It's your life, buddy.
I had a galley gate valve fail on me when the under sink door closed, sending a spatula hanging on a cuphook into the wheel (which looked fine). The wheel AND stem cracked...must have been very thinned out, and I had to head to a Travelift at top speed, pumping and steering, to get lifted out. I already had the replacement on board...just hadn't got around to it. $175 for the haul and 45 minutes of concentrated pipe work and Teflon taping later, all was well, but it took some time for the undersides of the floorboards to dry out.
Anything below the waterline is not worth putting off and gate valves have no place on a boat, except perhaps as above the waterline bleeder valves. You can't tell if they are on or off, and they are cheap, dodgy things.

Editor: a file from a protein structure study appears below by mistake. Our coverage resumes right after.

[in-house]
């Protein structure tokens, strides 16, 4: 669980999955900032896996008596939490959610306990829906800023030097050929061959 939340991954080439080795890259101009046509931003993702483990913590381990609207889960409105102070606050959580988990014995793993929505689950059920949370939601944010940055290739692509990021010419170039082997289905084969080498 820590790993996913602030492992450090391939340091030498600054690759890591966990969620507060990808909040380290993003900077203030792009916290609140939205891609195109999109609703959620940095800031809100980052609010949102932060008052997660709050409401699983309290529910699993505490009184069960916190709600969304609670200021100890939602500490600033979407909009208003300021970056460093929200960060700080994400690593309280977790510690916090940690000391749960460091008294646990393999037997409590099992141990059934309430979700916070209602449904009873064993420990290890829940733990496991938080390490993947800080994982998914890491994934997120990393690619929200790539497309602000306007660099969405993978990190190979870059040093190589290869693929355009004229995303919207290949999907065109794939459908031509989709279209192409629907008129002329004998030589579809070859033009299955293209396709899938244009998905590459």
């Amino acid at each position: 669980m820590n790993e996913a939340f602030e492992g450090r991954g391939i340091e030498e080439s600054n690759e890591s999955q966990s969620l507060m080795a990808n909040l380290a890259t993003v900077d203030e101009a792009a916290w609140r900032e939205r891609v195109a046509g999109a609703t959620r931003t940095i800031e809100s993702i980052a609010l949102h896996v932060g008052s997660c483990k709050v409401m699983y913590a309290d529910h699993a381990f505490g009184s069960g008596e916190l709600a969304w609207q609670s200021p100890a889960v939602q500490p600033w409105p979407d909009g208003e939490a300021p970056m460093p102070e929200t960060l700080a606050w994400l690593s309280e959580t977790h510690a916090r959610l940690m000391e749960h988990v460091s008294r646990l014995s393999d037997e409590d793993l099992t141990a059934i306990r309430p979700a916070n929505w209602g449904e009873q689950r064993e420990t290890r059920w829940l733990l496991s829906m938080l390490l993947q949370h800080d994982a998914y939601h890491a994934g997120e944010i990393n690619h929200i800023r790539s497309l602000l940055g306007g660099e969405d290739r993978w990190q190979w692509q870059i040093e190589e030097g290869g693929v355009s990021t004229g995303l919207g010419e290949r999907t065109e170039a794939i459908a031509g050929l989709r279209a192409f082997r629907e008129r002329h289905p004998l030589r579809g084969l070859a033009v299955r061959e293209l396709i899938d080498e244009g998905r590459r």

If you absolutely can't change it now, dive on the hull and bung in a wooden plug into the intake. I did that to change a scupper valve one year, and just after spinning on the new valve on the thru-hull, I used a rubber mallet and a
dowel to hammer out the bung (which I recovered, BTW, with a net). Even in the three seconds it took to pull out the dowel and turn off the ball valve, an impressive and intense fountain of water played over the engine compartment. Water pressure sub-surface is a powerful thing. Don't find this out the hard way.